It Takes Two
Whether a brand can be found in specialty retailers, mass merchandisers or anywhere in between, the experts all concur: The support needs to be on both sides of the equation—the brand and the retailer—in order for products to sell in any environment. “Having a great relationship with our vendors is crucial,” says Kelly. “To that end, we really investigate all areas and ensure that we always have the inventory, resources and team to support them.”
Mally Roncal, founder of cosmetics line Mally Beauty, agrees. “From the get-go, it was important for us to establish strong relationships with our retail partners,” she says of the line, which is sold at Henri Bendel department stores, online and on QVC (see Storeless Selling). “We communicate with them very often—every day, if not several times a day—so that we can all stay on the same page. We feel it is very important that they fully understand Mally Beauty in terms of who we are, what our image is and where we would like to take our brand in the future.”
The promotion of a new product by the retail team can only be amplified by the active participation of the brand. When Roger & Gallet launched its line at Duane Reade, it lured customers by handing out 6,000 roses in the course of two days, with special cards redeemable for a tote bag with any Roger & Gallet purchase of $20 or more.
C.O. Bigelow goes above and beyond when introducing a new product, and expects the brand to do the same to ensure a successful launch. “We have our own PR team, and we’ll incorporate the brand into our social media campaign, we’ll do a window on 6th Avenue, we’ll put in an in-store display, we’ll try to have someone devoted to the brand and we’ll have the founders here just to talk about the brand,” says Ginsberg. “We have a very sophisticated clientele that is very well-read and knows a lot about the brand already. Our staff is used to dealing with an educated customer, so they want to be sure they can talk intelligently about the products. The more staff members learn about the brand, the more empowered they will feel to talk about it. So, I tell the brand to put the time in. If you work with them, it will pay off because we are in it for the long haul.”
Likewise, La Rinascente employs its own public relations initiatives, dedicates staff to a new line and glorifies the products in high-traffic areas, and gives the brand an opportunity to play its role in advertising as well. “We make sure to allow brands the possibility of expressing their products by allowing them to personalize each shelf with the following elements: logo, shelf talker, tester display and product description,” says De Stefanis. “Where possible, we allow them to personalize niches with brand visuals as well.”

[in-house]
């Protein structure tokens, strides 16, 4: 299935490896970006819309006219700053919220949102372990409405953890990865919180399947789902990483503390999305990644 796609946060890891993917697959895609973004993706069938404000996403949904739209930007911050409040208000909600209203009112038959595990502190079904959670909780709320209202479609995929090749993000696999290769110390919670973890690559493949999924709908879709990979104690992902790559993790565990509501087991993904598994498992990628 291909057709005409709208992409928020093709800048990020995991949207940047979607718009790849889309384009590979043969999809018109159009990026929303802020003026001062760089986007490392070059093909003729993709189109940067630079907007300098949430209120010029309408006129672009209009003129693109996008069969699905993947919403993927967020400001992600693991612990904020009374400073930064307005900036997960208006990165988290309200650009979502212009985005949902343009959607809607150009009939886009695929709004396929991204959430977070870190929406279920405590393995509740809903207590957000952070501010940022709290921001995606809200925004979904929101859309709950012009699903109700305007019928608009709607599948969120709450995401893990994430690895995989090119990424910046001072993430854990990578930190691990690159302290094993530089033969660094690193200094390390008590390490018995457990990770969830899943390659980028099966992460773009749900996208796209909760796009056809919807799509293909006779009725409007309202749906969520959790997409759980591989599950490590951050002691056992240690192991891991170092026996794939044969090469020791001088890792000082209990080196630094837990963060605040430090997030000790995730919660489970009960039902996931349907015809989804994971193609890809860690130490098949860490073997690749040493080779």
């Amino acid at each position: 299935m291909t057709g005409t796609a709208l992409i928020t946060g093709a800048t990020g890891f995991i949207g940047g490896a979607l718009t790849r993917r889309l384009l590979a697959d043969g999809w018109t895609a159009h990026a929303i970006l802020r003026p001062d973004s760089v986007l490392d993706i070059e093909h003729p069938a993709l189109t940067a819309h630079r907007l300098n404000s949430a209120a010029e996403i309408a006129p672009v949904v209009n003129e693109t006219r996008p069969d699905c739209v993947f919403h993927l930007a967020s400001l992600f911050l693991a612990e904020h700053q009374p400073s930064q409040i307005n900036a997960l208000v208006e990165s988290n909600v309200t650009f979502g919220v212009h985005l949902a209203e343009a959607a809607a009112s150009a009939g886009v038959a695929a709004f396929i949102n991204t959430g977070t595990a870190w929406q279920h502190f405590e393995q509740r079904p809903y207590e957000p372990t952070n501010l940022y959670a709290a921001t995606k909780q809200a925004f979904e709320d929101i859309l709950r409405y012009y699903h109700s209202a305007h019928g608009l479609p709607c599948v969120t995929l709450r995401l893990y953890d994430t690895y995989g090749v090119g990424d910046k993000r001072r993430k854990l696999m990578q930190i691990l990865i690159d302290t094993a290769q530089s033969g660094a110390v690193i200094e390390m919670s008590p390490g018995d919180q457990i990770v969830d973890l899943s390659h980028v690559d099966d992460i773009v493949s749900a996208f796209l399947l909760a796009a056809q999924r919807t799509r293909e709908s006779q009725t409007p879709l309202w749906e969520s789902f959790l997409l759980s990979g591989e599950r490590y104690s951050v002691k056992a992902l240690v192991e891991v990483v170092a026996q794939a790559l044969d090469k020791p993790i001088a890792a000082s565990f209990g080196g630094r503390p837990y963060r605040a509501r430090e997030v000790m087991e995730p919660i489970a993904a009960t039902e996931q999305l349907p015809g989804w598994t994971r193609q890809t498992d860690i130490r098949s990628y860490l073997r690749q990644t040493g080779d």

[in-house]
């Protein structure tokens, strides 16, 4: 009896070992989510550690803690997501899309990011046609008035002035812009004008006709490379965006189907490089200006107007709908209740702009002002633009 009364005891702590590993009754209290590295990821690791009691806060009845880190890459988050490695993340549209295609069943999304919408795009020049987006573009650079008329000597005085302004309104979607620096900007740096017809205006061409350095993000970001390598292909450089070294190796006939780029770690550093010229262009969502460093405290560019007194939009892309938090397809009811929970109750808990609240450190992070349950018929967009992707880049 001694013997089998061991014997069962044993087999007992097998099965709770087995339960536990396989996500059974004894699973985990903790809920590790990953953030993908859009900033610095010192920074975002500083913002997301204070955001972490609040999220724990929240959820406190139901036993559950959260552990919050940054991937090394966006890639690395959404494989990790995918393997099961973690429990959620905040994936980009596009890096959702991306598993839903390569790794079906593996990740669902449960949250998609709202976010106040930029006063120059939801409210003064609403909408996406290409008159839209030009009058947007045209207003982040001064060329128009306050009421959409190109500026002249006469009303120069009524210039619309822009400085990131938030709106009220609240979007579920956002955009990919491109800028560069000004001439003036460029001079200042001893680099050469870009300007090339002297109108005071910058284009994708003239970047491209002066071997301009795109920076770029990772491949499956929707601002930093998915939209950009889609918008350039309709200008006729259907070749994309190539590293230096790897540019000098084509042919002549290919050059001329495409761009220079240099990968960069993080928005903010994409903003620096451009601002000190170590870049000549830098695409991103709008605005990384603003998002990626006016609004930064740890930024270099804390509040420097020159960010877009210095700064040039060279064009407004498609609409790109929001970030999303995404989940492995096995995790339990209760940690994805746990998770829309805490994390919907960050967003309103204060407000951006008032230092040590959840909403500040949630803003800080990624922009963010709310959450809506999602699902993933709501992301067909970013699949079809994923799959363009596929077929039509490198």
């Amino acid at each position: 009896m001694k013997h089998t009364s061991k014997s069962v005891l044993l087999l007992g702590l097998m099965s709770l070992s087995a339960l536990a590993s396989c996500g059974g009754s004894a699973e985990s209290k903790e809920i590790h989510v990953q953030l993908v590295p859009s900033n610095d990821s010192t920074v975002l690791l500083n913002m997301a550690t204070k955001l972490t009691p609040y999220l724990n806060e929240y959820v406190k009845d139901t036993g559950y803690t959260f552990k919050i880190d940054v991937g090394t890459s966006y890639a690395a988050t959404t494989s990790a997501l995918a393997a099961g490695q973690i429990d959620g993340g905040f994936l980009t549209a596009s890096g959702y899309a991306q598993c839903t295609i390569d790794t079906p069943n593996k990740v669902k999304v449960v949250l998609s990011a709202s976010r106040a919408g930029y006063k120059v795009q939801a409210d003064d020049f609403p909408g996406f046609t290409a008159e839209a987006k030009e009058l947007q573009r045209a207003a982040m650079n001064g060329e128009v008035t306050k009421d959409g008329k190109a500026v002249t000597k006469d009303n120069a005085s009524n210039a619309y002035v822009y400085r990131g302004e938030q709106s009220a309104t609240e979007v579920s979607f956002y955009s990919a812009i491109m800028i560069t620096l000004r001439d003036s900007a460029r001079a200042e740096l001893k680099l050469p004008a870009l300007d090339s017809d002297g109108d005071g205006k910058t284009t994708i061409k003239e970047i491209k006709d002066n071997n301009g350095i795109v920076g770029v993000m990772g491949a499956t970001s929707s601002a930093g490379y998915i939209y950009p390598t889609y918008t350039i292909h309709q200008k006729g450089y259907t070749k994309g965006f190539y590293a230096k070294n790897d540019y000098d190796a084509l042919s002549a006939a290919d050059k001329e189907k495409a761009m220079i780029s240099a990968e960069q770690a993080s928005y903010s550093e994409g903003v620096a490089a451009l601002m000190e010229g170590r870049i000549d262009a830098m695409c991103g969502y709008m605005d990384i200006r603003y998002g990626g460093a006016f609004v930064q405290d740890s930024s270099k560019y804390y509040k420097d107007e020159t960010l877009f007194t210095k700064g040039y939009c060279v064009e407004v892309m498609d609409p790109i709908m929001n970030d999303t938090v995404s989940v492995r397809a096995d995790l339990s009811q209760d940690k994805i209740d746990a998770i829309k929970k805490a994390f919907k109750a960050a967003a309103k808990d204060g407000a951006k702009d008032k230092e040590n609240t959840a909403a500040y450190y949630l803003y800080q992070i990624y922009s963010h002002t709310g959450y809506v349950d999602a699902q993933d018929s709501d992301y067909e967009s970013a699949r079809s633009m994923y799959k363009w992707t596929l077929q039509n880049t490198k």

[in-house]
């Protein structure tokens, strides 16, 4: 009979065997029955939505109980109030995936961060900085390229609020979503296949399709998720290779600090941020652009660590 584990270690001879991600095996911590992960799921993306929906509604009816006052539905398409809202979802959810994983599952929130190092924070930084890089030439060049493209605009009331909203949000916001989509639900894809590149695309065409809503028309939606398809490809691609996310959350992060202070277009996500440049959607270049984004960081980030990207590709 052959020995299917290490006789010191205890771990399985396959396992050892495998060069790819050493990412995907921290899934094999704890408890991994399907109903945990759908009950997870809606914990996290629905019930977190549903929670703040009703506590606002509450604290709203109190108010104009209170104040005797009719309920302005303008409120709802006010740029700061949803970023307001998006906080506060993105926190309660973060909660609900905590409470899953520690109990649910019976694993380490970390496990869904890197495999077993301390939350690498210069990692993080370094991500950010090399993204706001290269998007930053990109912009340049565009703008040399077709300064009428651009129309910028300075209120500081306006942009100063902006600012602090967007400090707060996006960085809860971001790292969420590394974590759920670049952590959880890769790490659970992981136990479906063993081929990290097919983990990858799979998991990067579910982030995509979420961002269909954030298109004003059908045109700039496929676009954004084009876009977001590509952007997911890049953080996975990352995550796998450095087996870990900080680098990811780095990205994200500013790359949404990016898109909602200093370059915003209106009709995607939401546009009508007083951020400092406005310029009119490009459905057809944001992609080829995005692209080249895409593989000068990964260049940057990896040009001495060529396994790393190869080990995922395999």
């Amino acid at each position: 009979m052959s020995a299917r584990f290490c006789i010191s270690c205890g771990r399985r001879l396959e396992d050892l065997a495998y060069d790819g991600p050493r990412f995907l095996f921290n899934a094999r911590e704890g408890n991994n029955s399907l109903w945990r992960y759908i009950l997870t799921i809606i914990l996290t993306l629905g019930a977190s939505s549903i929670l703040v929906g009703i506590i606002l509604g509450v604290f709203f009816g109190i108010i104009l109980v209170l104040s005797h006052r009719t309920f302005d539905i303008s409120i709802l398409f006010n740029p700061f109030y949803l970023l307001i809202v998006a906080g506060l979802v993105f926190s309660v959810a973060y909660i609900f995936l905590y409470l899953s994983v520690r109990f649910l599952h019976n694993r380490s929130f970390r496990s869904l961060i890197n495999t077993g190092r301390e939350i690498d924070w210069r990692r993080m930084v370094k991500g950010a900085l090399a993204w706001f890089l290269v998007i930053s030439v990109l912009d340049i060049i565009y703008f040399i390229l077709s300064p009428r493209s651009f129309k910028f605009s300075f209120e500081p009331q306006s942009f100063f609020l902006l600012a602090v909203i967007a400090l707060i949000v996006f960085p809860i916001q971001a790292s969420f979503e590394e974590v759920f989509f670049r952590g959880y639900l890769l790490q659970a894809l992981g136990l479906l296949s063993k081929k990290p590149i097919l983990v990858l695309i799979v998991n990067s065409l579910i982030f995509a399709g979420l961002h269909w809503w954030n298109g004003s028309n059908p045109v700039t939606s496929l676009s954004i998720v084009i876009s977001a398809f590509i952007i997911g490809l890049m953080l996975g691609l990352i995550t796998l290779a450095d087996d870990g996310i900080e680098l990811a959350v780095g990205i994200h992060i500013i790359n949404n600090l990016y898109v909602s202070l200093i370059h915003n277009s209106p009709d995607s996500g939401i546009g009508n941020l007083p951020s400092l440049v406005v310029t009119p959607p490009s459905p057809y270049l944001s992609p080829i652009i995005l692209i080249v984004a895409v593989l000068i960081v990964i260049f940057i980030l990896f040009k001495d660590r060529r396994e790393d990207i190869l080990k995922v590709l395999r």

Heading for Divorce?
Even if a brand and a retailer seem like a match made in heaven, there is the occasional instance in which the relationship hits the skids. According to De Stefanis, some reasons that La Rinascente might discontinue sales of a particular brand include low sales performance, change of brand positioning or negative publicity. Ginsberg also notes that poor performance, for whatever reason, could lead to an end of the relationship. “We will give a brand a lot of time—we will put in a lot of time beforehand, we’ll test it and we know if it’s something interesting,” explains Ginsberg. “So if we discontinue it, it’s because no matter what we tried, it’s just not working. We might if we feel the support on the brand side is not enough.”
However, it is important to note that the size of a brand is not a reason that these retailers would pass over it or not give it a fair chance to succeed in store—in fact, it’s quite the contrary. “Smaller brands help us differentiate our cosmetics business from the rest of the distribution, and are equally important as the larger brands,” says De Stefanis. And at C.O. Bigelow, small niche brands are instrumental to the apothecary’s success. “If it’s not a well-known brand and we really love it, we will stick with it and help build it because we want our customers to fall in love with it, too,” says Ginsberg. “There are plenty of things you can buy anywhere, so we have built our reputation on having really unique things. Every visit, a customer will find something they didn’t see before. It’s all these great little things that you’d never yet discovered.”
Lisa Doyle was formerly the associate editor of GCI magazine and is a freelance writer in the Chicago area. Her work has appeared in Skin Inc. magazine, Salon Today, America’s Best, Renew and Modern Salon.